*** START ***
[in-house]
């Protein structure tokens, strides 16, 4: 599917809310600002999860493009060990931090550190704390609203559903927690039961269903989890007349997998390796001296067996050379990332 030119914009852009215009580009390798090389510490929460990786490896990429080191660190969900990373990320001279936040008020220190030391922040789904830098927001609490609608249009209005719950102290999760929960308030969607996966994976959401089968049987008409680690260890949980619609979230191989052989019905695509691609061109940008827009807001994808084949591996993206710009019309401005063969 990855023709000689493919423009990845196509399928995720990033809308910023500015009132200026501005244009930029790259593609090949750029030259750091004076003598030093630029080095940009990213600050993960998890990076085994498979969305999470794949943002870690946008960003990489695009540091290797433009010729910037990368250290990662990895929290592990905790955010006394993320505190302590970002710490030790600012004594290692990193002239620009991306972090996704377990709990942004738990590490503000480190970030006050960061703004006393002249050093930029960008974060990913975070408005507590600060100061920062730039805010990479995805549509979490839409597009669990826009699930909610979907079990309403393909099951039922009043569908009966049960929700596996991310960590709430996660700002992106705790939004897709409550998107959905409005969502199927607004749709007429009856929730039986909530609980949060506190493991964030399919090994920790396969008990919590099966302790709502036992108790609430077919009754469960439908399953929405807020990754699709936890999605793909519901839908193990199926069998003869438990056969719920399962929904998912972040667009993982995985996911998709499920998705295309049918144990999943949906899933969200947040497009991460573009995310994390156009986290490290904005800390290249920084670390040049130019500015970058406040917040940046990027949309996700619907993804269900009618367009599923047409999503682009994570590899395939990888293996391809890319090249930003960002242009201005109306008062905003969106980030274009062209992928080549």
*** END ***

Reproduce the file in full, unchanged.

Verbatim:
[in-house]
């Protein structure tokens, strides 16, 4: 599917809310600002999860493009060990931090550190704390609203559903927690039961269903989890007349997998390796001296067996050379990332 030119914009852009215009580009390798090389510490929460990786490896990429080191660190969900990373990320001279936040008020220190030391922040789904830098927001609490609608249009209005719950102290999760929960308030969607996966994976959401089968049987008409680690260890949980619609979230191989052989019905695509691609061109940008827009807001994808084949591996993206710009019309401005063969 990855023709000689493919423009990845196509399928995720990033809308910023500015009132200026501005244009930029790259593609090949750029030259750091004076003598030093630029080095940009990213600050993960998890990076085994498979969305999470794949943002870690946008960003990489695009540091290797433009010729910037990368250290990662990895929290592990905790955010006394993320505190302590970002710490030790600012004594290692990193002239620009991306972090996704377990709990942004738990590490503000480190970030006050960061703004006393002249050093930029960008974060990913975070408005507590600060100061920062730039805010990479995805549509979490839409597009669990826009699930909610979907079990309403393909099951039922009043569908009966049960929700596996991310960590709430996660700002992106705790939004897709409550998107959905409005969502199927607004749709007429009856929730039986909530609980949060506190493991964030399919090994920790396969008990919590099966302790709502036992108790609430077919009754469960439908399953929405807020990754699709936890999605793909519901839908193990199926069998003869438990056969719920399962929904998912972040667009993982995985996911998709499920998705295309049918144990999943949906899933969200947040497009991460573009995310994390156009986290490290904005800390290249920084670390040049130019500015970058406040917040940046990027949309996700619907993804269900009618367009599923047409999503682009994570590899395939990888293996391809890319090249930003960002242009201005109306008062905003969106980030274009062209992928080549």